Tom received training at the RIC regarding Cindy's care. He acknowledged that he expressed his intention to terminate life support for Cindy. On June 25, 1997, he had a dispute with Cindy's family at Glen Oaks regarding Cindy's attire in relation to the temperature in the room. He was concerned about her modesty because of the way the interns picked her up and moved her around, leaving her exposed. Since then, in order to avoid confrontations, he arranged with Glen Oaks not to have Cindy's family there when he wished to visit. He denied being estranged from Cindy. His understanding of Cindy's wishes was that she would not wish to be placed on a respirator to help her breathe. However, during the first few days after the accident she was placed on a respirator; the respirator was later removed. On redirect-examination, Tom stated that the DNR and other medical decisions were based on the opinions and recommendations of Cindy's treating physicians. Tom wanted to have Cindy wear the everyday attire she had worn at the RIC. He had visited her there daily.

Cindy's mother, Sally O'Neill, who lives in Arizona, testified that, based on her Discussions with Cindy, she would want everyone to care for her and continue with the care she was getting. Sally acknowledged that Cindy would not want to live on life support. Sally had previously observed Tom get upset with Cindy, and he would sleep on the couch. He would call her a "dumb blonde" and became irritated when Cindy did not play cards the way he thought she should.

Kathleen Marie Lagerman (Kathy), Cindy's aunt who lives in Arizona, testified that she had a conversation with Tom at Centegra Hospital in Woodstock on April 14, 1997. In discussing Cindy's condition, he stated that, if she were not going to be herself, he would "end it" and disconnect her feeding tubes. Kathy was a nurse's aide. On July 4, 1997, she told Cindy to blink her eyes and open them if she knew it was Kathy. Kathy observed Cindy blink her eyes and open them in response to her question. In response to a "no" question, Cindy motioned her head from right to left. Kathy had worked with Cindy in a nursing home several years before. Cindy said she would never want to live like the patients who were unable to speak or communicate. Kathy observed Cindy cry a lot while visiting in Arizona. Tom wanted Cindy to be with him and to know where she was all the time. He made "dumb blonde" jokes about her.

Diane Haase, Cindy's sister, testified that she held an LPN. degree and had practiced nursing until six years before. On May 29, after a family meeting, Tom stated he felt it necessary to call the family to inform them of his decision. He did not believe Cindy's chances were good, and he planned on pulling her feeding tube and letting her go. On May 30 at the RIC in the presence of other siblings, he stated that he would let Cindy have six months or possibly a year as recommended by Dr. Kelly and that no one should be upset because he wanted what was best for Cindy.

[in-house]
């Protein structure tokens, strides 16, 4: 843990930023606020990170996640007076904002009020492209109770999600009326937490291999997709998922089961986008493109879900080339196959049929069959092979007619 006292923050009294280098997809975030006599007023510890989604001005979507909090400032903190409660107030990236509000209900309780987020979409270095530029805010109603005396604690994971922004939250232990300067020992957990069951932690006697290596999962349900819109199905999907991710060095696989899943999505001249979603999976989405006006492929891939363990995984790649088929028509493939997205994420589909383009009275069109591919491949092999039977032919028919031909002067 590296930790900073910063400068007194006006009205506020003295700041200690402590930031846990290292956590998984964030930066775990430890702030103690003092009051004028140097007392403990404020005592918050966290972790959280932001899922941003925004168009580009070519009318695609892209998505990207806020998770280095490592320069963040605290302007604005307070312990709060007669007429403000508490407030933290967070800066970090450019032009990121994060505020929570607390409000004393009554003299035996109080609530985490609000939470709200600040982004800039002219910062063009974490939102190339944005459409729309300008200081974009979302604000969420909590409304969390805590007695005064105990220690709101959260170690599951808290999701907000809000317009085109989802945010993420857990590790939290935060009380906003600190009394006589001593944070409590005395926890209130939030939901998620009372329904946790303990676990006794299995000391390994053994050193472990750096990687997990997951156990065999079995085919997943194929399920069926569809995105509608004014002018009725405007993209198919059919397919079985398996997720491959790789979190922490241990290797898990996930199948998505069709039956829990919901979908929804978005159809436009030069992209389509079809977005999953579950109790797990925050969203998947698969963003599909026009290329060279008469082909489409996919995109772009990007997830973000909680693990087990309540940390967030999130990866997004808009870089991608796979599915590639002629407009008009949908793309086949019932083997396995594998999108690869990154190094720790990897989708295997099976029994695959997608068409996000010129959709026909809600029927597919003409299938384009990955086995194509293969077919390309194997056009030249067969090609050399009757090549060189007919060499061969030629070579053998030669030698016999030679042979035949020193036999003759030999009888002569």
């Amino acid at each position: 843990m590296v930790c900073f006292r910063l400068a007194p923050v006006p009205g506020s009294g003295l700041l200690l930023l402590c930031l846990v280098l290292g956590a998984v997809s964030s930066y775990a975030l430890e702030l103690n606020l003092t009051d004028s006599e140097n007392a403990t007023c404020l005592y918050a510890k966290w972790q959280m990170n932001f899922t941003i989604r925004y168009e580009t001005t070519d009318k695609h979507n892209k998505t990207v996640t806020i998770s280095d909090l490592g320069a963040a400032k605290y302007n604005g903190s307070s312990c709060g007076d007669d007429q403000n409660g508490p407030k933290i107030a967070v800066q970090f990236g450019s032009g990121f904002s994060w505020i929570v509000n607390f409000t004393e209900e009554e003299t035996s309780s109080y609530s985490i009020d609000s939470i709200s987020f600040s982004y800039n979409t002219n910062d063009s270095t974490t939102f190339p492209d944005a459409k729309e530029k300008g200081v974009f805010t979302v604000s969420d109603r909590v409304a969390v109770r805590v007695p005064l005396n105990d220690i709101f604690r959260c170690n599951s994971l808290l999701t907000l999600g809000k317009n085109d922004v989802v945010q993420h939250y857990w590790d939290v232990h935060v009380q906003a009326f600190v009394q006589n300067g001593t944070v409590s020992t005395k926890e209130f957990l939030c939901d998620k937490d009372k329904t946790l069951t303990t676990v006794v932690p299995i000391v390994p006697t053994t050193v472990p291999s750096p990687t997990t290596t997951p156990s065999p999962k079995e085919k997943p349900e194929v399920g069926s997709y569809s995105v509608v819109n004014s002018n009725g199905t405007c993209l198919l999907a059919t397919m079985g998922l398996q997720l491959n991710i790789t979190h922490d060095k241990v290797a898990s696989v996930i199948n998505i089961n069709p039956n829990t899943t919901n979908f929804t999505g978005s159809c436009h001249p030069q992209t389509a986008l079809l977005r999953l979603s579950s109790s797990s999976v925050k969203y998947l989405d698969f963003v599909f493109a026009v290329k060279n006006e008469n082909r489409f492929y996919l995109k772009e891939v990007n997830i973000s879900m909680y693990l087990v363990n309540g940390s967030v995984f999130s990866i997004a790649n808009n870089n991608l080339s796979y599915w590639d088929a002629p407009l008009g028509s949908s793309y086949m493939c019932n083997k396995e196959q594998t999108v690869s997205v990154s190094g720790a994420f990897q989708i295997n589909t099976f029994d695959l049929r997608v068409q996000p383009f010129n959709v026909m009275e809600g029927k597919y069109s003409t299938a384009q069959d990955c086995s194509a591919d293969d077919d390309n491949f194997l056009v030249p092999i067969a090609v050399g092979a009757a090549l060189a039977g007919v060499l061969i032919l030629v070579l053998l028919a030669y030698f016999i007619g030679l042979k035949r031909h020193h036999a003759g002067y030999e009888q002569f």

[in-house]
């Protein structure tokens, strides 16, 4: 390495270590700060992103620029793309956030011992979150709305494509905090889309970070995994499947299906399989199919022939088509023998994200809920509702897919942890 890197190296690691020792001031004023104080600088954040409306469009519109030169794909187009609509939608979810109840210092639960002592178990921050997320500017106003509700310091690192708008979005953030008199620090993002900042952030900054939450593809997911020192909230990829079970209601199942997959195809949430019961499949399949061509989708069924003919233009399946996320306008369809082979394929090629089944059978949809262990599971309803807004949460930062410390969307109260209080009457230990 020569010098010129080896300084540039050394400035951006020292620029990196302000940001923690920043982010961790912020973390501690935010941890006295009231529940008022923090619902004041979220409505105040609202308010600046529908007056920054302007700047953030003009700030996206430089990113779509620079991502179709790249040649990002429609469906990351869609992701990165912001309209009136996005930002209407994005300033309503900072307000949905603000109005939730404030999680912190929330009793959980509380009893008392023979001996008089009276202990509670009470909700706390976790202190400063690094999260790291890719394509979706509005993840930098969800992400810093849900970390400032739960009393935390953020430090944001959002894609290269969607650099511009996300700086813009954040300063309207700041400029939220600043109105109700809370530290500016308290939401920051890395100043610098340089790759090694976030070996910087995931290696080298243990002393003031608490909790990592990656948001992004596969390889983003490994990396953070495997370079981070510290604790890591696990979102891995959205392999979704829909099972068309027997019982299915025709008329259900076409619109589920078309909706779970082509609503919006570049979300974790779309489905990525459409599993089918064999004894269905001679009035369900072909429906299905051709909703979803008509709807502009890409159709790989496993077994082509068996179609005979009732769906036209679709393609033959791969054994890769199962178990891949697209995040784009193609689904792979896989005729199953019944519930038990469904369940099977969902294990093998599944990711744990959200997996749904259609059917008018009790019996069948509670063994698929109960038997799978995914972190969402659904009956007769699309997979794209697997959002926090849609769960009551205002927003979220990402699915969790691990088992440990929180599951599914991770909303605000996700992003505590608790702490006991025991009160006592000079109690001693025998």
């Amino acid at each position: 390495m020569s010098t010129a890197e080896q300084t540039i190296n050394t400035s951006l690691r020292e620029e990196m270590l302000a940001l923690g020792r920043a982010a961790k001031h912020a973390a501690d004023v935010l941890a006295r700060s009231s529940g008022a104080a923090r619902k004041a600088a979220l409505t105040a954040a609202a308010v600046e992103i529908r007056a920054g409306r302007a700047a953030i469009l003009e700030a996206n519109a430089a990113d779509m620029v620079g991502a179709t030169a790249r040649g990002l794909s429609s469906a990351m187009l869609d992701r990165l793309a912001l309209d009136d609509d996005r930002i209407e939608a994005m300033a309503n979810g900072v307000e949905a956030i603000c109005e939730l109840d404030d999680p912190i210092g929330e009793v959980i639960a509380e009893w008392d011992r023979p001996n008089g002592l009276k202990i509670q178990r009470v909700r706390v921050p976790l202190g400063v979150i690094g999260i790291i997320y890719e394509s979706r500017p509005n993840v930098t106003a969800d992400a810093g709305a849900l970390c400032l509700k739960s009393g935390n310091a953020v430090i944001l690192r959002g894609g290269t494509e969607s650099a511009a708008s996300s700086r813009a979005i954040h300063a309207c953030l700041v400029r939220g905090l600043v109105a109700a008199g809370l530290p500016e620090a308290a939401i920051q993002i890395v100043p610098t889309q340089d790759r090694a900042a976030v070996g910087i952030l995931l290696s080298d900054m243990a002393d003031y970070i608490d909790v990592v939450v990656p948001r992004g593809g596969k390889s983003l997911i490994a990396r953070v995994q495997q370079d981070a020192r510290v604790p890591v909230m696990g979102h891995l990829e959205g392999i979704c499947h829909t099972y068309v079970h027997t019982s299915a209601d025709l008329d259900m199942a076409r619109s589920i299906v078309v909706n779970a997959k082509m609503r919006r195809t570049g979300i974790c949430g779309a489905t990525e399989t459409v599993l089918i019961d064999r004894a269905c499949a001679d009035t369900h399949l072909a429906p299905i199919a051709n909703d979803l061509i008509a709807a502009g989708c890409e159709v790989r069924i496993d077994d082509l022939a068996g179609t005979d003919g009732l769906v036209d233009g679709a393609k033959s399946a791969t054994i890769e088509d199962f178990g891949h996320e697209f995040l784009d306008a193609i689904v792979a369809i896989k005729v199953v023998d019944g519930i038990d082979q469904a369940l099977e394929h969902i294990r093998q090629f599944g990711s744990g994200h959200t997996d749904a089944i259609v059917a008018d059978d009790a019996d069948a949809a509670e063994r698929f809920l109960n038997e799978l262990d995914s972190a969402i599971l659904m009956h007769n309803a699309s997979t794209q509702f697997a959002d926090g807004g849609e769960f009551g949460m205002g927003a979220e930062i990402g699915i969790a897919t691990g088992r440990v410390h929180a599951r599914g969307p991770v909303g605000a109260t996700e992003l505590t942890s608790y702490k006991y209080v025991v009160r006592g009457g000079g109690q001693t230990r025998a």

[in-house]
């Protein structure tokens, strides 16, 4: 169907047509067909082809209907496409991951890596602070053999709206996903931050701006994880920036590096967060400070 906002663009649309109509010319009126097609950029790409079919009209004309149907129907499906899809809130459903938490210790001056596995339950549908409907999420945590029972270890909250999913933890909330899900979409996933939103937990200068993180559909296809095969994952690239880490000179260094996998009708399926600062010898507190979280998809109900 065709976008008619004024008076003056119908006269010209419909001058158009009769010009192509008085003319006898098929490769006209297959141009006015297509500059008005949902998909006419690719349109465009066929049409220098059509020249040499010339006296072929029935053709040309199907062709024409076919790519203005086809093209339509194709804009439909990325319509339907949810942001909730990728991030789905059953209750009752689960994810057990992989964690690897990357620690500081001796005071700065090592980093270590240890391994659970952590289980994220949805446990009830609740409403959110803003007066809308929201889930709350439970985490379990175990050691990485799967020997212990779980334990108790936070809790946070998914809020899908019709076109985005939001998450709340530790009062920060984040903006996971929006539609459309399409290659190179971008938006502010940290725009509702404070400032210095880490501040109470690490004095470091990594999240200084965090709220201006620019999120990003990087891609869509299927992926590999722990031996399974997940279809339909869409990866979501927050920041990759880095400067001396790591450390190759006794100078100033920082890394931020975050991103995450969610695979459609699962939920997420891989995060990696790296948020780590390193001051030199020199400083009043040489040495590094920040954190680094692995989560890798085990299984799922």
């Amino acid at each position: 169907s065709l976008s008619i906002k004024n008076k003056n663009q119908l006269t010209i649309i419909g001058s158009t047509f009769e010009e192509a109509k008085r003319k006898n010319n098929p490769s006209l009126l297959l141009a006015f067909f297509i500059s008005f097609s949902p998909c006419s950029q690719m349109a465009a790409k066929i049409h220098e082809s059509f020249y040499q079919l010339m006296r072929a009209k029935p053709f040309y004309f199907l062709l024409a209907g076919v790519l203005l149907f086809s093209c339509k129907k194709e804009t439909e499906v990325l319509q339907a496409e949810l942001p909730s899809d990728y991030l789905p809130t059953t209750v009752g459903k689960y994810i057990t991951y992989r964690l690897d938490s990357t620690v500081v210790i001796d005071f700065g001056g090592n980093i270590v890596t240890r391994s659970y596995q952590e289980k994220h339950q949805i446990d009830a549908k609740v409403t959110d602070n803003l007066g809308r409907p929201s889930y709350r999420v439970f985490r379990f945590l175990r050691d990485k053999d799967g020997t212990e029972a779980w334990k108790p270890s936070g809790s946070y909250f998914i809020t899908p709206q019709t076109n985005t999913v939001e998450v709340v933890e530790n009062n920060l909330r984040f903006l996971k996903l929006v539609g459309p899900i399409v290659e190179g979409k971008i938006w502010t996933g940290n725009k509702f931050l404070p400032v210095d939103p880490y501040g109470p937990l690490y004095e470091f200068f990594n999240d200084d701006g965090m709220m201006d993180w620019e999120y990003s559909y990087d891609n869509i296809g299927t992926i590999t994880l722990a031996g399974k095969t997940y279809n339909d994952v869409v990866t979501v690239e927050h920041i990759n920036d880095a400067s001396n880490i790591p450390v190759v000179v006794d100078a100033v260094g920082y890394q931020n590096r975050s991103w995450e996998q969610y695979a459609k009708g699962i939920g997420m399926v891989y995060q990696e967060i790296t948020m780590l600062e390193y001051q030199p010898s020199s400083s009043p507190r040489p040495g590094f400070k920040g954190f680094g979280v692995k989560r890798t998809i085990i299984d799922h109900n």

The last time that Diane visited Cindy, she felt Cindy move her thumb over her fingers. She asked Cindy to close her eyes for "yes" in response to her asking Cindy whether she knew Diane was there, and Cindy responded by closing her eyes. She had not been able to respond that way after the accident. When they worked together in nursing, Cindy said she would not want to live on a ventilator, but if she had the opportunity, she would allow feeding tubes and other types of rehabilitation. If she had a 50% chance of coming out of a coma, she would want to be given the opportunity to do so. On cross-examination, Diane stated Cindy would not want to be unable to communicate with the world and would not want to continue living in that state.

Stacy Strack, Cindy's sister, visited Cindy after the accident. She videotaped Cindy on June 29 at Glen Oaks, and the tape was played before the court to depict Cindy's condition. (The tape is not part of the record on appeal.)

Sheryl Strack, Cindy's sister and proposed guardian, testified that she was an activity director at a nursing home in Belvidere. On April 15, 1997, at the Centegra Hospital in Woodstock, Tom told her he did not think Cindy would be able to live on the respirator, and he wanted to take her off the respirator to see if she survived. At the hospital the following week, Tom made jokes about the shunt that Cindy had in her brain after she came out of surgery. Sheryl also testified that Cindy responded to her questions by closing and opening her eyes. Sheryl wanted to move Cindy to a rehabilitation hospital. She did not intend to withhold nutrition, water, and medication in order to allow her to die. She thought Tom wanted to end her life prematurely and that he was a controlling person. About five years before, Cindy had told her that she would not want to ...